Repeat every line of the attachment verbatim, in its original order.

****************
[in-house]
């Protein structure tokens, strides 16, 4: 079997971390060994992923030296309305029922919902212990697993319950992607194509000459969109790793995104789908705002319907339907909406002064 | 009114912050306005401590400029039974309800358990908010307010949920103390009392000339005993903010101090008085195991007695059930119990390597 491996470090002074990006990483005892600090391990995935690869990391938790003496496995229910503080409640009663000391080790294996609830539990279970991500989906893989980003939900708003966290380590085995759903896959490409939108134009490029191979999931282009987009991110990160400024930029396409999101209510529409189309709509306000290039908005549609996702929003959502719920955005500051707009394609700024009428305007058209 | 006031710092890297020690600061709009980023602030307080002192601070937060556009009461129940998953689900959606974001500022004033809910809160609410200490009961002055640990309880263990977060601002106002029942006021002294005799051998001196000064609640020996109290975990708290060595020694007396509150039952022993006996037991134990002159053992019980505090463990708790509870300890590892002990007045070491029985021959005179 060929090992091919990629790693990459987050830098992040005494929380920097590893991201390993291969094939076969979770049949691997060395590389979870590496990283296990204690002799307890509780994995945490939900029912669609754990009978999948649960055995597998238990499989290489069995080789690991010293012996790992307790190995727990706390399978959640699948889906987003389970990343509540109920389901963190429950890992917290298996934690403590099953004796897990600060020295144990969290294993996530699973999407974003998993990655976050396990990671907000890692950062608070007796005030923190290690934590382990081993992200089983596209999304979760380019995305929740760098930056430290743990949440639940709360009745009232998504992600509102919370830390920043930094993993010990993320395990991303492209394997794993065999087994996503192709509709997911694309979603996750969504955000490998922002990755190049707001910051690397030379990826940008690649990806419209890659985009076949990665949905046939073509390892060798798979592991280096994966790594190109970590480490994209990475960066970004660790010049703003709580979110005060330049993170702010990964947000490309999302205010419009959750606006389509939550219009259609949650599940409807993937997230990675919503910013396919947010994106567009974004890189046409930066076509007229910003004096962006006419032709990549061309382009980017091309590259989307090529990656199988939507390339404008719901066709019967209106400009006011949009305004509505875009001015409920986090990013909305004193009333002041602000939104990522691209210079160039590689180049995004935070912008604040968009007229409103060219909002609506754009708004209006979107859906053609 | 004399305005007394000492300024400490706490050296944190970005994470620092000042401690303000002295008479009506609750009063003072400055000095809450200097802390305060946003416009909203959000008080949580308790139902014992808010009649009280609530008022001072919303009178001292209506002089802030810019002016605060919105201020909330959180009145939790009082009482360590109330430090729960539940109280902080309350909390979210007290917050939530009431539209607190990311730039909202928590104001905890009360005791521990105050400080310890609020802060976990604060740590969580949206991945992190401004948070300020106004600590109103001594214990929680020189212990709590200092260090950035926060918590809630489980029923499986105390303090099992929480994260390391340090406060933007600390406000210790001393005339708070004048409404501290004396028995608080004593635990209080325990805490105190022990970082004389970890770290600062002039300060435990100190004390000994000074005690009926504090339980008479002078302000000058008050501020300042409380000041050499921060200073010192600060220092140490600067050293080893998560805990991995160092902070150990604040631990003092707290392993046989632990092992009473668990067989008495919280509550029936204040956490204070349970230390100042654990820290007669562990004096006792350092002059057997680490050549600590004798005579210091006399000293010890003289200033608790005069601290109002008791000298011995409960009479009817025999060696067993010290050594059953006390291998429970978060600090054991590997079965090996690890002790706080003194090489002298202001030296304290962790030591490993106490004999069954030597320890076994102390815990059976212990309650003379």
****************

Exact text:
[in-house]
């Protein structure tokens, strides 16, 4: 079997971390060994992923030296309305029922919902212990697993319950992607194509000459969109790793995104789908705002319907339907909406002064 | 009114912050306005401590400029039974309800358990908010307010949920103390009392000339005993903010101090008085195991007695059930119990390597 491996470090002074990006990483005892600090391990995935690869990391938790003496496995229910503080409640009663000391080790294996609830539990279970991500989906893989980003939900708003966290380590085995759903896959490409939108134009490029191979999931282009987009991110990160400024930029396409999101209510529409189309709509306000290039908005549609996702929003959502719920955005500051707009394609700024009428305007058209 | 006031710092890297020690600061709009980023602030307080002192601070937060556009009461129940998953689900959606974001500022004033809910809160609410200490009961002055640990309880263990977060601002106002029942006021002294005799051998001196000064609640020996109290975990708290060595020694007396509150039952022993006996037991134990002159053992019980505090463990708790509870300890590892002990007045070491029985021959005179 060929090992091919990629790693990459987050830098992040005494929380920097590893991201390993291969094939076969979770049949691997060395590389979870590496990283296990204690002799307890509780994995945490939900029912669609754990009978999948649960055995597998238990499989290489069995080789690991010293012996790992307790190995727990706390399978959640699948889906987003389970990343509540109920389901963190429950890992917290298996934690403590099953004796897990600060020295144990969290294993996530699973999407974003998993990655976050396990990671907000890692950062608070007796005030923190290690934590382990081993992200089983596209999304979760380019995305929740760098930056430290743990949440639940709360009745009232998504992600509102919370830390920043930094993993010990993320395990991303492209394997794993065999087994996503192709509709997911694309979603996750969504955000490998922002990755190049707001910051690397030379990826940008690649990806419209890659985009076949990665949905046939073509390892060798798979592991280096994966790594190109970590480490994209990475960066970004660790010049703003709580979110005060330049993170702010990964947000490309999302205010419009959750606006389509939550219009259609949650599940409807993937997230990675919503910013396919947010994106567009974004890189046409930066076509007229910003004096962006006419032709990549061309382009980017091309590259989307090529990656199988939507390339404008719901066709019967209106400009006011949009305004509505875009001015409920986090990013909305004193009333002041602000939104990522691209210079160039590689180049995004935070912008604040968009007229409103060219909002609506754009708004209006979107859906053609 | 004399305005007394000492300024400490706490050296944190970005994470620092000042401690303000002295008479009506609750009063003072400055000095809450200097802390305060946003416009909203959000008080949580308790139902014992808010009649009280609530008022001072919303009178001292209506002089802030810019002016605060919105201020909330959180009145939790009082009482360590109330430090729960539940109280902080309350909390979210007290917050939530009431539209607190990311730039909202928590104001905890009360005791521990105050400080310890609020802060976990604060740590969580949206991945992190401004948070300020106004600590109103001594214990929680020189212990709590200092260090950035926060918590809630489980029923499986105390303090099992929480994260390391340090406060933007600390406000210790001393005339708070004048409404501290004396028995608080004593635990209080325990805490105190022990970082004389970890770290600062002039300060435990100190004390000994000074005690009926504090339980008479002078302000000058008050501020300042409380000041050499921060200073010192600060220092140490600067050293080893998560805990991995160092902070150990604040631990003092707290392993046989632990092992009473668990067989008495919280509550029936204040956490204070349970230390100042654990820290007669562990004096006792350092002059057997680490050549600590004798005579210091006399000293010890003289200033608790005069601290109002008791000298011995409960009479009817025999060696067993010290050594059953006390291998429970978060600090054991590997079965090996690890002790706080003194090489002298202001030296304290962790030591490993106490004999069954030597320890076994102390815990059976212990309650003379």